"He's definitely saving his best for last," said tailback Jamal Lewis, who was limited to 34 yards on 15 carries by a San Diego defense that entered the game as the NFL's top-ranked unit. "He just (exudes) confidence in the huddle. It's sort of like, 'OK, here's what we're going to do, no mistakes now, let's just go down and score.' It's one thing to say it. But he's done it two weeks in a row now. And when a guy does that, how can you not believe in him? He keeps bailing us out."

"That last drive was just pitch and catch. It's what the game is about. You can't get nervous in those situations. You have to relax in the final two minutes. I think I'm more relaxed (in that kind of spot). I live for that."
-- Steve McNair, Ravens QB

The hard-played game was one in which the physical defenses kept shackles on offenses that aren't noted for their flair. The teams combined for just 490 yards and 27 first downs and converted only six of 24 third-down tries. Of the combined 26 possessions, 20 netted one or no first downs. The average offensive possession was for a measly 18.8 yards. There were just four possessions, one for each offense, that resulted in drives of more than 50 yards.

But the Chargers, with the ultra-conservative Schottenheimer still reluctant to remove the training wheels in only the third regular-season start for Philip Rivers, squandered opportunities to put the game away. San Diego had five third-down plays on which the yardage to make was four yards or less but converted just one. Kicker Nate Kaeding, perfect entering the game, missed a field goal wide right from 40 yards. The Chargers mishandled the snap on a would-be 52-yard attempt in the fourth quarter, turning the ball over to the Ravens. Rivers attempted only 22 passes.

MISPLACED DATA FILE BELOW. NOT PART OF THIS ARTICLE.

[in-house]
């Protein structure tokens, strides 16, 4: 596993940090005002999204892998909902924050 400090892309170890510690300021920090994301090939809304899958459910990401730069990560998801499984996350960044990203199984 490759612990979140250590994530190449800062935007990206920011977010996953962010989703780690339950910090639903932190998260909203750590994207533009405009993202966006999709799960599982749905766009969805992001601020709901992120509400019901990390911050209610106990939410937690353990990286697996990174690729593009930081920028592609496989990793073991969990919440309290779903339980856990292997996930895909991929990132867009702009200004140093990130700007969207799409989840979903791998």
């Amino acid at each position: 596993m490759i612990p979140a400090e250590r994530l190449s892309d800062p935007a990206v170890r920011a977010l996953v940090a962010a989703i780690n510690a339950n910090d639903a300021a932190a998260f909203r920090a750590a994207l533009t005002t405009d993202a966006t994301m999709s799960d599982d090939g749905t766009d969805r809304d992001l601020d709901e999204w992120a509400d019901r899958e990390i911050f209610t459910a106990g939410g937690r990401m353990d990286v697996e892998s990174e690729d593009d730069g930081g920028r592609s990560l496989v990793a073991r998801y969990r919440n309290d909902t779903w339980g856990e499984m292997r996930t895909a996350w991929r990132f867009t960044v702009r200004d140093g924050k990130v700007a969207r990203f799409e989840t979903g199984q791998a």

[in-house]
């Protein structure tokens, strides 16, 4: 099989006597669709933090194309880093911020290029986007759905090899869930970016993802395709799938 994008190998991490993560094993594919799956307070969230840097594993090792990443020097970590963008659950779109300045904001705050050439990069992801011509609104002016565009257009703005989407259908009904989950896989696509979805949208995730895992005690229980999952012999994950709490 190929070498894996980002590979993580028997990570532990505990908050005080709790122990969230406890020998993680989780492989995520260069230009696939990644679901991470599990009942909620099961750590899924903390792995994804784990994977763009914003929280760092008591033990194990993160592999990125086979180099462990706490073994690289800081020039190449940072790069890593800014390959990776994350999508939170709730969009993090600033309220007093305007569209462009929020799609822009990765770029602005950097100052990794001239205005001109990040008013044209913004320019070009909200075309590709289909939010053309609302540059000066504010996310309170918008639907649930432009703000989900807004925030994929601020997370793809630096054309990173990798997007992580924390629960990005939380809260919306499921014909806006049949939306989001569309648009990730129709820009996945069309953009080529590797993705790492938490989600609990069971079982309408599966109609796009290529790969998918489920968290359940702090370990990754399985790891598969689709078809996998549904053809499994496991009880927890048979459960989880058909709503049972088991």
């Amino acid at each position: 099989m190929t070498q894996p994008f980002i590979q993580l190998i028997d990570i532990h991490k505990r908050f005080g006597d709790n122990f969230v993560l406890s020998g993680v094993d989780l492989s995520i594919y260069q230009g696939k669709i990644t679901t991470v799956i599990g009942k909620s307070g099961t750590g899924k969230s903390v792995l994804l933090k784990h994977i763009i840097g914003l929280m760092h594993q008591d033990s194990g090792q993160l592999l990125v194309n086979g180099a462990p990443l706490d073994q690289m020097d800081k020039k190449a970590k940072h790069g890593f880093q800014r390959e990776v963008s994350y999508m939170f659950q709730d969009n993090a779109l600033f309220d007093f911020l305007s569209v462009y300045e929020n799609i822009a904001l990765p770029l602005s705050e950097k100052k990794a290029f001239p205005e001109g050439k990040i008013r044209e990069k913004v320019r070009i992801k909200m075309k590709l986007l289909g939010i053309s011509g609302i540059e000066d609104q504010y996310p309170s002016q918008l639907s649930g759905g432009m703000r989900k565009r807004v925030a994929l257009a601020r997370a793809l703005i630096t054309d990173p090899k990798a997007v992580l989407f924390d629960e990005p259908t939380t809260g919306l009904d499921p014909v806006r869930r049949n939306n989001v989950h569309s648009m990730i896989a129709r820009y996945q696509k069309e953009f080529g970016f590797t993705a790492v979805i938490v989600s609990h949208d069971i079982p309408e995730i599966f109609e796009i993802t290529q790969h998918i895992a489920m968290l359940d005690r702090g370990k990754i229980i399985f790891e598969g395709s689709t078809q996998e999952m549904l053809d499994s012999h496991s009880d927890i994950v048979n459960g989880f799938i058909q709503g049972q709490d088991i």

It is hard to quibble with Schottenheimer's decision to take the intentional safety, particularly given how his defense was playing and the manner it had harassed McNair much of the game. But provided one final opportunity, McNair was confident he would come through, and so were his teammates.

The winning play came when virtually everyone in attendance at M&T Bank Stadium, including the San Diego defenders, seemed to sense the ball was going to Heap, clearly Baltimore's best receiver and a guy who historically has operated well in the red zone. Yet the Chargers used the same "Cover Four" look they had shown earlier and, instead of bracketing Heap, they gave him ample space.

McNair pumped once on the play and, with Chargers' right cornerback Drayton Florence back in the end zone, flipped to Heap at the three-yard line. Heap broke a lax effort by Chargers standout linebacker Shawne Merriman, who tried for the big hit instead of the sure tackle, to score.

"In a situation like that, (Heap) is a guy you want with the ball," Ravens wide receiver Mark Clayton said.

And, as evidenced the past two weeks, McNair is the guy the Ravens want throwing it.

In the team's Saturday meeting, Ravens coach coach Brian Billick showed his club a videotape from the classic 1985 Thomas Hearns-Marvin Hagler fight. In a bout regarded as one of the most brutal and bloody matchups in recent history, Hagler came back from devastating punishment to win the fight in three rounds. Scott referenced the fight in discussing Sunday's victory and suggested that the rough-and-tumble Ravens began to play hard when they "tasted (their) own blood."

They won, of course, when McNair infused their slumbering offense. And they won, Heap acknowledged, because they had the guy delivering the biggest punches at the end.

"In a fight like this one today," said Heap, "you want to be the offense that gets the last good shot in, and you always want to be the guy who gets in the last punch. And we had the right guy throwing that big, knockout haymaker."

Len Pasquarelli is a senior NFL writer for ESPN.com.